- He sees the evil in peoples’ lives, just as He sees everything. Our joys and sorrows, our righteousness and our sinfulness. He sees where we go, what we look at, the things we listen to.
- Gloria Gaither talked about how it was never really hard for her to believe that God made the universe and all of creation and all those big things. But, that God chose to get involved in her Monday mornings – that’s what she said was hard for her to grasp.
- God still sees the wickedness in the world. This is both a source of comfort and discomfort. To the degree that the world remains in each of us, it puts us on edge. It reminds of the distance between the holiness of God and our soul’s condition. For God both sees and knows.
God will not contend with sin forever. In other words, there is an end to the patience of God.
Genesis 6:17-22 (NIV) I am going to bring floodwaters on the earth to destroy all life under the heavens, every creature that has the breath of life in it. Everything on earth will perish. 18 But I will establish my covenant with you, and you will enter the ark —you and your sons and your wife and your sons’ wives with you. 19 You are to bring into the ark two of all living creatures, male and female, to keep them alive with you. 20 Two of every kind of bird, of every kind of animal and of every kind of creature that moves along the ground will come to you to be kept alive. 21 You are to take every kind of food that is to be eaten and store it away as food for you and for them.”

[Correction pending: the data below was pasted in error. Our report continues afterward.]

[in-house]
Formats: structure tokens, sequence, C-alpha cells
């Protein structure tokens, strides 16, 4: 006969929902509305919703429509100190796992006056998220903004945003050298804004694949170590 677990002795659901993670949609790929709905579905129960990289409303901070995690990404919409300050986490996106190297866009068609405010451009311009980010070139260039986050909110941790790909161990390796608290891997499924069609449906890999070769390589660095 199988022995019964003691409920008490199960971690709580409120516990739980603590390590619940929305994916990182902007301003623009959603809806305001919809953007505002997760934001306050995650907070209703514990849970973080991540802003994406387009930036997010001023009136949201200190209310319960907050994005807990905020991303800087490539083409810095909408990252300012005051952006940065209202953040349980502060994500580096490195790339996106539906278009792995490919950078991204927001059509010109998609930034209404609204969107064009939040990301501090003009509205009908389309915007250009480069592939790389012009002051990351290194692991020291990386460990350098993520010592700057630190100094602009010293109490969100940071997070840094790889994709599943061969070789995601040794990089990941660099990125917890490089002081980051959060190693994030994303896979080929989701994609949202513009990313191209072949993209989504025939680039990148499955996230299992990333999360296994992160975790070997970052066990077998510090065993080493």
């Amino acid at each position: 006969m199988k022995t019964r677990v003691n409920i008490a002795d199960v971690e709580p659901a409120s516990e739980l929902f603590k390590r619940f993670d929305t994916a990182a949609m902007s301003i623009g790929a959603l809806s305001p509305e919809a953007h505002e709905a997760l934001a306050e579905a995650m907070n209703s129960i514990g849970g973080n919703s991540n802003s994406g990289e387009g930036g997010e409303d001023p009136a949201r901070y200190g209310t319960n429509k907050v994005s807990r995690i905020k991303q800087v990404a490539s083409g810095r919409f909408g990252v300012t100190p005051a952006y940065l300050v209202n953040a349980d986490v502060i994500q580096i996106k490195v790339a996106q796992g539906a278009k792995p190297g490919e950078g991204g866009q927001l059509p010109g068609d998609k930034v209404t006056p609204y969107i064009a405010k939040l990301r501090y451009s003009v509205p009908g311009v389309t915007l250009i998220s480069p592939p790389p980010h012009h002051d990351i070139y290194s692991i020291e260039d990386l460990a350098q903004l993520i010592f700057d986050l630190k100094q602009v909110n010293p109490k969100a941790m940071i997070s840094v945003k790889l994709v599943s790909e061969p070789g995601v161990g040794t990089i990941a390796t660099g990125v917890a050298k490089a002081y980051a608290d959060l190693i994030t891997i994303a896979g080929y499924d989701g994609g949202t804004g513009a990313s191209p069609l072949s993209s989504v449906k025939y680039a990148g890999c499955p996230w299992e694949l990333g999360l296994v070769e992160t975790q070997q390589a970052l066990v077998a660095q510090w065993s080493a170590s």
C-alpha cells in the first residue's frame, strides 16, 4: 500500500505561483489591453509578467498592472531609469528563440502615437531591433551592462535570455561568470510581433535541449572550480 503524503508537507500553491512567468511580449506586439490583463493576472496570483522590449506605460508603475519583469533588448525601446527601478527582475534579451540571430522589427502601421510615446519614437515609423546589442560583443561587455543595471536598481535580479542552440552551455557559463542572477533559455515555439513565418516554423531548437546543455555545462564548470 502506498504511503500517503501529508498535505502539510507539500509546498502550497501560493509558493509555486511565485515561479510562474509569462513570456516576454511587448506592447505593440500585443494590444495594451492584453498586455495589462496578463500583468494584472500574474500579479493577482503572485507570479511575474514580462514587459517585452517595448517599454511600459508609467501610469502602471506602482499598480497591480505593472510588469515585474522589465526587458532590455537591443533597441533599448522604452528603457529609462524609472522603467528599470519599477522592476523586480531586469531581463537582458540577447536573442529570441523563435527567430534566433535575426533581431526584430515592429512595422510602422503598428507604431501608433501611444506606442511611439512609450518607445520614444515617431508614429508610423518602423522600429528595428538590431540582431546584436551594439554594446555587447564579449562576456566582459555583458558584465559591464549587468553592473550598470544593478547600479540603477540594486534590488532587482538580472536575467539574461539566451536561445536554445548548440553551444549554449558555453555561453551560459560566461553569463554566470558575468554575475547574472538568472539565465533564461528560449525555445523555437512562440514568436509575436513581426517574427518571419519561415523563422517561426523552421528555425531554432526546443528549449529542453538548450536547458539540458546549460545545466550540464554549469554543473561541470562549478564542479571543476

22 Noah did everything just as God commanded him.
God is patient, and He’s kind, and He’s loving. But, in verse 3, God says, “My Spirit will not contend with humans forever.” (NIV).
- There came a time, when ‘time was up’. It happened within history in Noah’s day. God decided to take punitive action, visiting the consequences of sinfulness upon a world captivated by sin.
- In the years that followed, there were many other ‘days of the Lord’ when God said ‘time is up’. So when Israel sacrificed their sons and daughters to Molech, God distanced Himself from them saying, “though I never commanded – nor did it enter my mind – that they should do such a detestable thing and so make Judah sin.” (Jer 32:35)
- God’s plan was off-track and needed to be put back on-track.
I have the strong impression that some people, some churches, put such an emphasis on God’s love and His grace and His mercy and His patience that they get the idea into their heads that God WILL contend with our sin forever.
- But – the Bible tells us that a point can come where God says, “Enough is enough”.
- We see it over and over in the story of God’s people. Like when God sent Assyria to conquer Israel and Babylon to lay waste to Judah. His people were carried off into foreign captivity, forfeiting their lives and their freedom for refusing to let go of sin.
- His judgment carries over into the New Testament. No one spoke more often about the ‘judgment day’ than did Jesus. We get a taste of what is to come when Jesus used a whip to drive those who were desecrating the temple, away from the presence of God.